Last week, the IRS clarified its new position on IRA rollovers. One-a-year Limit on Rollovers, IR 2014-107 (Nov. 10, 2014). In short, the IRS will only allow one rollover per year between a person's IRAs-"An individual could not make an IRA-to-IRA rollover if he or she had made such a rollover involving any of the individual’s IRAs in the preceding 1-year period." Internal Rev. Bulletin 2014-16 (Apr. 14, 2014). The IRS will begin to follow the Tax Court's interpretation of the applicable IRA laws as set out in Bobrow v. IRS, T.C. Memo 2014-21 (Jan. 28, 2014) in January 2015.
Bohner v. IRS, 143 T.C. 11 (Sept. 23, 2014).
Certain retirement plans qualify for favorable tax treatment. These can include government retirement system accounts, ERISA plans, and IRAs, to name a few. Some plans, like an IRA, allow for the receipt and investment of income prior to paying income taxes thereon. See IRC § 408. A transfer of money between these special retirement plans without loosing this favorable treatment is called a “rollover.”
In Tuesday’s Tax Court case of Bohner v. IRS, 143 T.C. 11, a divided court effectively held that tax treatment of these rollovers is governed by the Internal Revenue Code and by the rules governing the retirement plans themselves. There, the taxpayer attempted to rollover money from his IRA into his Civil Service Retirement System account. Despite his having satisfied the requirements of pre-tax IRA rollovers (§ 408(d)(3)(A)(ii), the Court held that he owed tax on the money taken out of his IRA that he put into is CSRS account. The majority (9 judges) found the fact that the federal laws and regulations governing the CSRS did not allow for IRA rollovers. Bohner at p. 10 (citing 5 U.S.C. § 8334(c) and 5 C.F.R. 831.303 (2001)). Therefore, the majority held that the money taken from Mr. Bohner’s IRA was taxable. Id. at pp. 10-11. The dissent (6 judges) remained unpersuaded—the IRC § 408(d)(3)(A)(ii) requirements were met, so the money distributed from the IRA should not be taxable because it was all deposited in the CSRS account. Bohner at pp. 28-29.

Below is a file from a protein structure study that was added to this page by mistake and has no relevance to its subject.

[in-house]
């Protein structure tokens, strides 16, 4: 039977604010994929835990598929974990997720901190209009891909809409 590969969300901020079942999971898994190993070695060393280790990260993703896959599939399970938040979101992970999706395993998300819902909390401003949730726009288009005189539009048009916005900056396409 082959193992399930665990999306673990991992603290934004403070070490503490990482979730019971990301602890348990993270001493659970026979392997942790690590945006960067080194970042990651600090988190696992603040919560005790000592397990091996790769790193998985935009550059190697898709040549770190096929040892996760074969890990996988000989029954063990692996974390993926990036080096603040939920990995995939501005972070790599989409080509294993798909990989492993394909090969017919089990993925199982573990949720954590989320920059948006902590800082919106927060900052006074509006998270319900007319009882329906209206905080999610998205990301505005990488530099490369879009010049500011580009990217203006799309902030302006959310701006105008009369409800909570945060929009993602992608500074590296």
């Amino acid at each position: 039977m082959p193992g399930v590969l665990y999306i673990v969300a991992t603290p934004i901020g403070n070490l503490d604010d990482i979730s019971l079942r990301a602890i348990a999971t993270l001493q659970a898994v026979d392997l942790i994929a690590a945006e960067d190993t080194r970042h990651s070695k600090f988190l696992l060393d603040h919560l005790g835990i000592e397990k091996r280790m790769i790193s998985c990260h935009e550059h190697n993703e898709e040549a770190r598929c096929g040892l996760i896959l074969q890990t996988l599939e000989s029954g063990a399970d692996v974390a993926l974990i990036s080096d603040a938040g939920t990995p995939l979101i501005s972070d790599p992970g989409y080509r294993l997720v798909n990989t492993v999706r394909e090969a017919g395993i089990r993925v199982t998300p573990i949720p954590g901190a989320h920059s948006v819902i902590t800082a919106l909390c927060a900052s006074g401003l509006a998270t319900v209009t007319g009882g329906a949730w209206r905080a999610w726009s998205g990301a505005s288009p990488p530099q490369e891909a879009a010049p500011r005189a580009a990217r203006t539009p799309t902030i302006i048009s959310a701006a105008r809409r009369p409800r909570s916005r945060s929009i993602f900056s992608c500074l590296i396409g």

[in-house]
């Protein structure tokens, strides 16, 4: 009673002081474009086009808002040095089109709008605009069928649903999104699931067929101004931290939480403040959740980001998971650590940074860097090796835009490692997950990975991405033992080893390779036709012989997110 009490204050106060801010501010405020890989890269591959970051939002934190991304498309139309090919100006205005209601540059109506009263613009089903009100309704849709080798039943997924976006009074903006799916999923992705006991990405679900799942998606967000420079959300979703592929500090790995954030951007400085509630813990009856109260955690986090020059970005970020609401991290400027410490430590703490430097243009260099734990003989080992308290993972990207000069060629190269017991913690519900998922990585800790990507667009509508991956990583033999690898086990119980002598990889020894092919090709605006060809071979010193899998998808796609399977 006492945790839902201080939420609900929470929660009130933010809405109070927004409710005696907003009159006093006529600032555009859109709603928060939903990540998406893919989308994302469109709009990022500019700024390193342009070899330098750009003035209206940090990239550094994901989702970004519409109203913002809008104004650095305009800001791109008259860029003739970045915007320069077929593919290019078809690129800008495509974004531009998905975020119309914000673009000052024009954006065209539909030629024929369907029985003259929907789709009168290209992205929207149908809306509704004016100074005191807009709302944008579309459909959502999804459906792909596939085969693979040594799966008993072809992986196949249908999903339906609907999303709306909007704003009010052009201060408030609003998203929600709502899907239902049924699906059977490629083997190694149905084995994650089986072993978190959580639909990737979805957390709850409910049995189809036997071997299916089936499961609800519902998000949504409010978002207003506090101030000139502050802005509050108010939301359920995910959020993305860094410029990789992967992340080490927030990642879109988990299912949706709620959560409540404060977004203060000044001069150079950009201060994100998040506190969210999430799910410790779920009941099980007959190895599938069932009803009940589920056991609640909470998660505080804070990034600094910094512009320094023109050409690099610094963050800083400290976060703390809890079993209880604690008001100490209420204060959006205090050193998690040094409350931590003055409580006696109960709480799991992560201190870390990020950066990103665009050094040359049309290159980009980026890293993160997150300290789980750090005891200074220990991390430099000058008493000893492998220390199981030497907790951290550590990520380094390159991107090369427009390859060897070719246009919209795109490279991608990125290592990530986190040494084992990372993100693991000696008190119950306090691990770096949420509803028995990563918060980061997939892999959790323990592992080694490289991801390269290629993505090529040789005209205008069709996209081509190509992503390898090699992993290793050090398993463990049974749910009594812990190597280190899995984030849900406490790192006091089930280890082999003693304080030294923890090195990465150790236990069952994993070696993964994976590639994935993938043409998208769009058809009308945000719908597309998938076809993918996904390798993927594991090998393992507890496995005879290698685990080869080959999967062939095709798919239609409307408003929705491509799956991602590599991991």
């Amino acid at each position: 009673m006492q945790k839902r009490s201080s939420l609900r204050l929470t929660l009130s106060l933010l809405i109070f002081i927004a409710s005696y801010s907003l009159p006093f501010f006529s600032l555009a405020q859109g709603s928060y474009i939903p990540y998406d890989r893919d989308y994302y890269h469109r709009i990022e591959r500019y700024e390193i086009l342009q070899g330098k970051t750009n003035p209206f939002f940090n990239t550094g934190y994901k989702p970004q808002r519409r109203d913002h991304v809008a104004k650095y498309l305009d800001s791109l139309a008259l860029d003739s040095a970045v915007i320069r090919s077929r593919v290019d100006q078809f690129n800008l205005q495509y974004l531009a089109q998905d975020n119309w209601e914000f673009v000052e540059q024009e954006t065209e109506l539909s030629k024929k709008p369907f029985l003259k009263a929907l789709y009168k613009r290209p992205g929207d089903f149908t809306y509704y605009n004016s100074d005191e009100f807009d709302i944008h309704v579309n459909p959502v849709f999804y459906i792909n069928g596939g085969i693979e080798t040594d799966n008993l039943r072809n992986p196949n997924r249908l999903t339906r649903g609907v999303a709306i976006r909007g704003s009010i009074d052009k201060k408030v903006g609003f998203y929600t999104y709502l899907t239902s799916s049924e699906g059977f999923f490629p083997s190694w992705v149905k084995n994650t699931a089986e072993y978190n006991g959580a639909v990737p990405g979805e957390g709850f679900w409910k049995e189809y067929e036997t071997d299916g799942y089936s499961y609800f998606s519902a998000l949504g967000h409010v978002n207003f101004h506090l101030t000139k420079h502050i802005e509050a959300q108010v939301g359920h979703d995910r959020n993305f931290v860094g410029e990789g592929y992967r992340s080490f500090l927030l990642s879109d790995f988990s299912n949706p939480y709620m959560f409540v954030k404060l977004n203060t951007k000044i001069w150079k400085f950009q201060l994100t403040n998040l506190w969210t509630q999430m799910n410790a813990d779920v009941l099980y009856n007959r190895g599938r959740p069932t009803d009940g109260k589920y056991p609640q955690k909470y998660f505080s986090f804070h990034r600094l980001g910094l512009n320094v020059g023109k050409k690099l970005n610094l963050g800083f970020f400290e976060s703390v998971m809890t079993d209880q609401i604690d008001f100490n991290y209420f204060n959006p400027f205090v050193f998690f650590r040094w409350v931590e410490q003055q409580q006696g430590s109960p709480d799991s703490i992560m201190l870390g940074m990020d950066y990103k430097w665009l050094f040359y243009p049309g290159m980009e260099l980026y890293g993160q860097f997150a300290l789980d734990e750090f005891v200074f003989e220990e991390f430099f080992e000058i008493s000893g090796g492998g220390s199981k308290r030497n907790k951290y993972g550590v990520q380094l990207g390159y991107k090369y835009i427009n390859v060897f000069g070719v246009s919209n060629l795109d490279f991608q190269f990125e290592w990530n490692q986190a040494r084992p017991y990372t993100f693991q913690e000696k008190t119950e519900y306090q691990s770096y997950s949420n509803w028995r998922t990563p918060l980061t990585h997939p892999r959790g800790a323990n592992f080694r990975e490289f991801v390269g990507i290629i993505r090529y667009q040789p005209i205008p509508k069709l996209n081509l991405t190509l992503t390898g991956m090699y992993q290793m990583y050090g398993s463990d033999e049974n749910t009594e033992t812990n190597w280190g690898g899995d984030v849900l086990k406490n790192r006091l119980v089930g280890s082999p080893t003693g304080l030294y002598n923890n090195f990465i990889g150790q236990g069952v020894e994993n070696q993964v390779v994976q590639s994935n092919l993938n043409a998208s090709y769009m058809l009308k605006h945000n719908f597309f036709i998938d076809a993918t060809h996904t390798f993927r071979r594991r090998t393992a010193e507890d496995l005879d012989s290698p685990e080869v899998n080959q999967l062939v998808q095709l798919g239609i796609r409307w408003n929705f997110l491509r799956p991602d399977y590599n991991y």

Look for an appeal in the 11th Circuit as a large portion of the Tax Court found itself in the minority, which, from a tax law perspective, was highly persuasive.
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